My JavaScript book is out! Don't miss the opportunity to upgrade your beginner or average dev skills.

Thursday, July 26, 2007

625 bytes to extend JavaScript

These days I've studied (again) JavaScript prototypal inheritance and common extend functions or methods used by different libraries.
This post is a summary about my experiments and every example code is based on this script.

Probably someone is thinking about my unreadable source code, however it's self packed and quite clear, atleast for me.
The goal was to write 2 basic prototypes to extend objects or functions using "best practices" to do them using less chars as possible ... so, goal done ;-)

If You're interested about these prototypes logic please tell me, I'll try to find more time to explain better each one.

Object.prototype.extend
This is the first proposal and it's really simple to use/understand.

var a = {a:"a"},
b = {b:"b"}.extend(a);
alert([b.a, b.b]); // a,b

This is a basic example.
Extend prototype works with object itself and return them after a for in loop discarding prototyped methods.

function A(value){
this.value = value;
};
A.prototype.getValue = function(){
return this.value;
};

var a = new A("a"),
b = {}.extend(a);
alert([b.value, b.getValue]); // a,undefined

Since extend works with object itself You can easyly add properties or methods in this way:

var a = {a:"a"};
a.extend({
getValue:function(){
return this.value;
},
setValue:function(value){
this.value = value
return this.getValue();
}
});

alert([a.a, a.setValue("b")]); // a,b

This prototype accepts one or more argument, so You can produce last example in this way too:

var a = {a:"a"},
b = {setValue:function(value){
this.value = value
return this.getValue();
}};
a.extend({getValue:function(){return this.value}},b);

alert([a.a, a.setValue("b")]); // a,b

Obviously, extend prototype sets correctly toString and valueOf methods with IE too, what You just need to remember is that if extended objects have two methods with the same name, last one only will be available:

var a = {a:"a"}.extend(
{
toString:function(){return "a"},
valueOf:function(){return this.a}
},
{
toString:function(){return "Object a"}
}
);

alert([a,a.valueOf()]); // Object a,a

That's all, Object.prototype.extend is just what You need when You need to extend some object.
Only a last note about extend, it should work with other variables type too but please remember that for in loop doesn't always respect assignment order:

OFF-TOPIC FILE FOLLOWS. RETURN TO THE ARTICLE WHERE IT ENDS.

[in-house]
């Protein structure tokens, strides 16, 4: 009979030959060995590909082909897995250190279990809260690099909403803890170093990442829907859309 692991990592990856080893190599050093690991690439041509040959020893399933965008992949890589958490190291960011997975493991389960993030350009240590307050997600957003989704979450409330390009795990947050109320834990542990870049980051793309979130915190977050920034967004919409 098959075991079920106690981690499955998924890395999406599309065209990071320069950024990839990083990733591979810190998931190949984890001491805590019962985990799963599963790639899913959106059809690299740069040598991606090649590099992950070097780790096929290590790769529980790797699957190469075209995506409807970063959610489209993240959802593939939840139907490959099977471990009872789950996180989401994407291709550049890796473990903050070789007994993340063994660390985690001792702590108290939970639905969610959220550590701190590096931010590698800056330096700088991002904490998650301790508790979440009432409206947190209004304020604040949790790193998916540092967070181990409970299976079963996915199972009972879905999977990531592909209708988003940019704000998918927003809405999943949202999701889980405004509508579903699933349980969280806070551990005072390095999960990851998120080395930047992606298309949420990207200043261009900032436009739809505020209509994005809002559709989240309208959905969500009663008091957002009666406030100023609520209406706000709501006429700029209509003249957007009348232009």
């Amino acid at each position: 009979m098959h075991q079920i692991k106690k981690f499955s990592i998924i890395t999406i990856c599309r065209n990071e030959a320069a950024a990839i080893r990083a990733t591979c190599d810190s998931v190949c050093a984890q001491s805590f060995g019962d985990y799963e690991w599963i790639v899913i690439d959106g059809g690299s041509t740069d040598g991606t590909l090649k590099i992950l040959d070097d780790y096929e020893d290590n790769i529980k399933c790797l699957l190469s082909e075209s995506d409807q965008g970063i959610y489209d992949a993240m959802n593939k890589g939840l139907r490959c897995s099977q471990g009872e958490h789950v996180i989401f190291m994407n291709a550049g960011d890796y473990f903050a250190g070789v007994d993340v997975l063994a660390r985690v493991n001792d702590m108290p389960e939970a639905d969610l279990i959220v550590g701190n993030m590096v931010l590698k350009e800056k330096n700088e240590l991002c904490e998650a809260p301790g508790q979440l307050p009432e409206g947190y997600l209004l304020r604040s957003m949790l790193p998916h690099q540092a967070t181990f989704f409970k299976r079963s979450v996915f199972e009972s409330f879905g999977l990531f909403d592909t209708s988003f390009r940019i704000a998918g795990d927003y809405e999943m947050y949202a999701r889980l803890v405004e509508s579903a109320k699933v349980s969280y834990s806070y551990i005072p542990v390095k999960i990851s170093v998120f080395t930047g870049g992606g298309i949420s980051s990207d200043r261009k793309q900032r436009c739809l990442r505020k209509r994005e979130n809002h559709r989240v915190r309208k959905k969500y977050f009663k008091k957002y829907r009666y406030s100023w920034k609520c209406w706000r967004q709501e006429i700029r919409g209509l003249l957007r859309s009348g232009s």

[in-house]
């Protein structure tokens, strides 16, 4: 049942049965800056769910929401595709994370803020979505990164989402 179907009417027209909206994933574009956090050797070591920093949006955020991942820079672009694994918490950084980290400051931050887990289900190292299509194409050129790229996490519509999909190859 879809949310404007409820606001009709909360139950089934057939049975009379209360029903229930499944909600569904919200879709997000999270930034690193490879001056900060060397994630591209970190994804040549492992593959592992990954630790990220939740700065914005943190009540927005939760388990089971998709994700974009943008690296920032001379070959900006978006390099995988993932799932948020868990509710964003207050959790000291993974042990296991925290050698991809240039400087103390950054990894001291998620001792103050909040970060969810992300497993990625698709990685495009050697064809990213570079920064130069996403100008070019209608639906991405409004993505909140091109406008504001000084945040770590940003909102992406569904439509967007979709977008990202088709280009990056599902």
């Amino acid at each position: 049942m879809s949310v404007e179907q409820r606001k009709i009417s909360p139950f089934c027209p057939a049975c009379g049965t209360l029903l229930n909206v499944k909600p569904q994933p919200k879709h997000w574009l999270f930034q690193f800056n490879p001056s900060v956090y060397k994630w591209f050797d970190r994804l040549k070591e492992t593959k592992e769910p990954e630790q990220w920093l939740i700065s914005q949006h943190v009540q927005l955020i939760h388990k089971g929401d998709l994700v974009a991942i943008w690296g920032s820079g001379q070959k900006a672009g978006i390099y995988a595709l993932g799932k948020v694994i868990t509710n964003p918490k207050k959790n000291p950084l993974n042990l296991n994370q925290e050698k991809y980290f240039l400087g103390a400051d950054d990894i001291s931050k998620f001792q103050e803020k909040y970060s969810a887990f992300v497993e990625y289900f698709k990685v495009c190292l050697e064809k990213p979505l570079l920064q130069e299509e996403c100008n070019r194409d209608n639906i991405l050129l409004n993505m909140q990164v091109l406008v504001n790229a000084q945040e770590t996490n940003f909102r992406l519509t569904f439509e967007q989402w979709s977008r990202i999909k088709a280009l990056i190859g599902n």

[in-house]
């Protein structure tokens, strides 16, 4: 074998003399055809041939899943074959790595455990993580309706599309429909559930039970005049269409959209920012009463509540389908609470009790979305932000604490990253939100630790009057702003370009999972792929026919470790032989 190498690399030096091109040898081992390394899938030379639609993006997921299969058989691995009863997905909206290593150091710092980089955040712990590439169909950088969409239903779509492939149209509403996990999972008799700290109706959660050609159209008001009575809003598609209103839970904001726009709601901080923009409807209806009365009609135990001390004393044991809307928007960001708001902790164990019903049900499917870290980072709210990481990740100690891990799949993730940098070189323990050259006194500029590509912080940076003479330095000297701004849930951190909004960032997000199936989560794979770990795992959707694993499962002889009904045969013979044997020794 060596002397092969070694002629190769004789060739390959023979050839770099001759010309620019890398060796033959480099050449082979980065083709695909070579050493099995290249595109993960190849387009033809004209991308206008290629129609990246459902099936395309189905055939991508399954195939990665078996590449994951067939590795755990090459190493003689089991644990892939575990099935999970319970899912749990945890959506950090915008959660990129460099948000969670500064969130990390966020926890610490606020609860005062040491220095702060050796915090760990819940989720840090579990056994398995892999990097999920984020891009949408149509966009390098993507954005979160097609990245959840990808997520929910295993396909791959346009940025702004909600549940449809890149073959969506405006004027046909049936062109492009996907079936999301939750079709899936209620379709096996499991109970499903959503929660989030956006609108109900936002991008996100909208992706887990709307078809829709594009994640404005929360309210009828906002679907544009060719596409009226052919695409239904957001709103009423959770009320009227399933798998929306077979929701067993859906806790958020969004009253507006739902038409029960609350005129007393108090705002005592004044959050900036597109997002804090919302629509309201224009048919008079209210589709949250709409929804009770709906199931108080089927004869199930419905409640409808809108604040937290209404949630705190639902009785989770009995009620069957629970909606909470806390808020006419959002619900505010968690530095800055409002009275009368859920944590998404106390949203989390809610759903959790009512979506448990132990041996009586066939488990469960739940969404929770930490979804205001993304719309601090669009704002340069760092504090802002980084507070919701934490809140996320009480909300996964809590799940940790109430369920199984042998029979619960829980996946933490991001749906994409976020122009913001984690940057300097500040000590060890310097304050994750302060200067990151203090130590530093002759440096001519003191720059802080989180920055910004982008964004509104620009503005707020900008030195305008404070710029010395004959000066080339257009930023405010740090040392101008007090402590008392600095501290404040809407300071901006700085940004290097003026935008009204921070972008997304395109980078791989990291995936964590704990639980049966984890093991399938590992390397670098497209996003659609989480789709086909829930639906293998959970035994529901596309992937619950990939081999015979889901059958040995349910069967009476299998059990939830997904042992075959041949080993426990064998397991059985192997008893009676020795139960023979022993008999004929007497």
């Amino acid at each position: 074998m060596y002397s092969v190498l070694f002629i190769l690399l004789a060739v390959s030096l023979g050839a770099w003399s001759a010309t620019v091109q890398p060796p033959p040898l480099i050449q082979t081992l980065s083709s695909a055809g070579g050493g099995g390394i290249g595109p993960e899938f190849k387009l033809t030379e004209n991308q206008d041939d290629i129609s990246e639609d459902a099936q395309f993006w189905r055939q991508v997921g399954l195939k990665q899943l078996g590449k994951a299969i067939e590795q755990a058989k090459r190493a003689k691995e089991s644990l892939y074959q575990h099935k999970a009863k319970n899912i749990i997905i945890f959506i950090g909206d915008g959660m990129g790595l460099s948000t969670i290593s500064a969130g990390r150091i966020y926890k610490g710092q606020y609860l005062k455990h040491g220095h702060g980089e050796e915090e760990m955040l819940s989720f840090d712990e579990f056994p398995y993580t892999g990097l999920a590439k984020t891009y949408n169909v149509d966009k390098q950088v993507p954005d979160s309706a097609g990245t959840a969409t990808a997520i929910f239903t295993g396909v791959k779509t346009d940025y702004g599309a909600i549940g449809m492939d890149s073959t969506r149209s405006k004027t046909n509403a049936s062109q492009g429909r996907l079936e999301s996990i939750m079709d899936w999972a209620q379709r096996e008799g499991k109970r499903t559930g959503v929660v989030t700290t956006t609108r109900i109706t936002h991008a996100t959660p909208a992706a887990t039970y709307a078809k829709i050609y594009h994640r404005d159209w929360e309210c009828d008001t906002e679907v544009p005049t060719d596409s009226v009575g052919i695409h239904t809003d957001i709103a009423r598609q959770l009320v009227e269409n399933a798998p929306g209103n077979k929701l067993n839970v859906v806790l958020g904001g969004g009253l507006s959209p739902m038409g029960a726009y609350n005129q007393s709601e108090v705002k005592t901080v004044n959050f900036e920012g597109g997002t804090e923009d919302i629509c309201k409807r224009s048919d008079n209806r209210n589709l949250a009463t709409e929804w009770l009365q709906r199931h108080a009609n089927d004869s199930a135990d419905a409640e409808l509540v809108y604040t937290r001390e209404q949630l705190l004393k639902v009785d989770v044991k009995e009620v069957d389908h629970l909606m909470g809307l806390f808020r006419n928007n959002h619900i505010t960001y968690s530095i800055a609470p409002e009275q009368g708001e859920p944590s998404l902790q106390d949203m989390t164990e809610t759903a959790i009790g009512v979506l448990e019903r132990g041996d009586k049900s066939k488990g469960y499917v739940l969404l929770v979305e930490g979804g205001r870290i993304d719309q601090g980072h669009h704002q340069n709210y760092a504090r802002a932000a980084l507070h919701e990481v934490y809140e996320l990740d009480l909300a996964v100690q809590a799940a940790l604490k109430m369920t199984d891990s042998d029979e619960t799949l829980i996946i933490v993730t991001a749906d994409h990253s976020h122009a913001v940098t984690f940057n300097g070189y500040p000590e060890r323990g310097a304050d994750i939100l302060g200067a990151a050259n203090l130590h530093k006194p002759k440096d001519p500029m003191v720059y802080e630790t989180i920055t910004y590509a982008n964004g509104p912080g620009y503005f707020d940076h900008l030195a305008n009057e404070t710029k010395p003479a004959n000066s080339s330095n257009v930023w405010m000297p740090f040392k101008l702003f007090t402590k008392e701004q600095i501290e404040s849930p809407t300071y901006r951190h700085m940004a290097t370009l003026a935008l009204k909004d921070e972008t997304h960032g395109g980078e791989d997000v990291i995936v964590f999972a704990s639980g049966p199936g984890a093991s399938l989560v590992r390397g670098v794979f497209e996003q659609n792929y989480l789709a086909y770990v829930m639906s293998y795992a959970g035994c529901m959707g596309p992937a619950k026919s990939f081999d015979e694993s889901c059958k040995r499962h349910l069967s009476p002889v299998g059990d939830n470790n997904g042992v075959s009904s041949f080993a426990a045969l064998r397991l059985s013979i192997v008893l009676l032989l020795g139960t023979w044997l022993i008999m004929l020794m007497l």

var a = [,,,4,5,6].extend([1,2,3]);
alert(a); // 1,2,3,4,5,6

This is "a case" and not a rule so please use concat native method to extend Arrays or test for in loops before You use them with variables that are not instances or native objects.


Function.prototype.extend
This is my second prototype proposal, partially based on first one but really more powerful.
This prototype extends constructors and return them adding special features that other libraries don't use.

Its behaviour is described on this post about JavaScript prototypal inheritance but this prototype is better than simple $extend function showed on this post.

As first point, this prototype assigns correctly constructor used to create other one.
This seems to be a "natural" behaviour but I'm sure that not every other library assign them correctly.
The constructor property is not "secure" as instanceof check but first one could be easyly compared, for example, inside a swtich:

switch(genericInstance.constrcutor){
case Array://doStuff
break;
case Mine://doOtherStuff
break;
};

With more complex code this feature is not so unusual while instanceof requires a lot of if ... else if ... else.
This property is useful for a lot of other pieces of code too, so why We shouldn't have a correct constructor property when We create or extend another one?

This is another example that has a "not everytime" respected behaviour (using other libraries):

function A(){};
function B(){};
B.extend(A);

alert([

(new B).constructor === B, // true
(new B).parent === A, // true
(new B) instanceof A, // true
(new B) instanceof B, // true
(new A) instanceof B // false

].join("\n"));


The second setted property, showed in last example too, is parent one, that's a referer to parent constructor if exists, undefined value otherwise.

This property should be useful as constructor to do one or more operations using parent insteadof constrcutor.

Third point about Function.prototype.extend is Super, automatically inherited extra special method.


What's Super?
Super is a method that supports multiple (cascade) inheritance, starting from instance parent and correctly respected on its parent too.

The parent property isn't always enought to support multiple parents methods.
Look at this example:

function A(){};
A.prototype.init = function(name){
this.name = name;
return this;
};

(B = function(){}).extend(
A,
{init:function(name){